"It was an amazing comeback," Djokovic acknowledged. "He's been playing great in the grass-court season so far. He played really well in Queen's, and now he's been winning against top players. So he's very dangerous. We are both baseline players. I think a lot will depend on our serves. I need to serve well because that's something that he's going to do, for sure.

"I think his game as well depends on that serve. If he starts missing first serves, then I can have some more chances in the rallies. But, look, I expect a very, very even match."

Djokovic rated his opening two wins at Wimbledon this fortnight as "really good", admitted he played "not so great" against Marco Baghdatis but then raised his game against Michael Llodra in round four.

The 24-year-old was able to dismiss Bernard Tomic in the quarter-finals without being at his best and said: "[It has been] kind of up and down. But hopefully now it's going to go up." Tsonga knows where the differences between the pair lie as he prepares for his first Wimbledon semi-final.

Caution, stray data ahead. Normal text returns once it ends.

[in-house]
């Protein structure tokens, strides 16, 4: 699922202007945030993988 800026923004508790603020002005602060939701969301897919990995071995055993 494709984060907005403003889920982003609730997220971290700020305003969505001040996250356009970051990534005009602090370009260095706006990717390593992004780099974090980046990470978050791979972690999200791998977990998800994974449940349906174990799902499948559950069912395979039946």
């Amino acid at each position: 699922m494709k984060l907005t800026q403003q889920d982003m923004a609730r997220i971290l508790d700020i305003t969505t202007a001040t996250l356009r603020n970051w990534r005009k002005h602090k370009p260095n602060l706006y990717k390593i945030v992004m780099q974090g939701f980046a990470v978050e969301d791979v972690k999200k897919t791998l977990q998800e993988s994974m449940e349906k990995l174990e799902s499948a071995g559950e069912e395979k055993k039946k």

"He's more consistent than me on his baseline," Tsonga said. "He hits the ball maybe slower than me. But he takes the ball really early, so this is maybe the difference. Maybe also my serve, because I served really well [against Federer].

"Anyway, we are different: different character, different personality. We will see. We are just different because we are not from the same country, not from maybe the same family, the same education. So it's completely different, and that's it."

Caption competition
Caption competition
Latest stories from i100
Have you tried new the Independent Digital Edition apps?
Daily Quiz
Independent Dating
and  

By clicking 'Search' you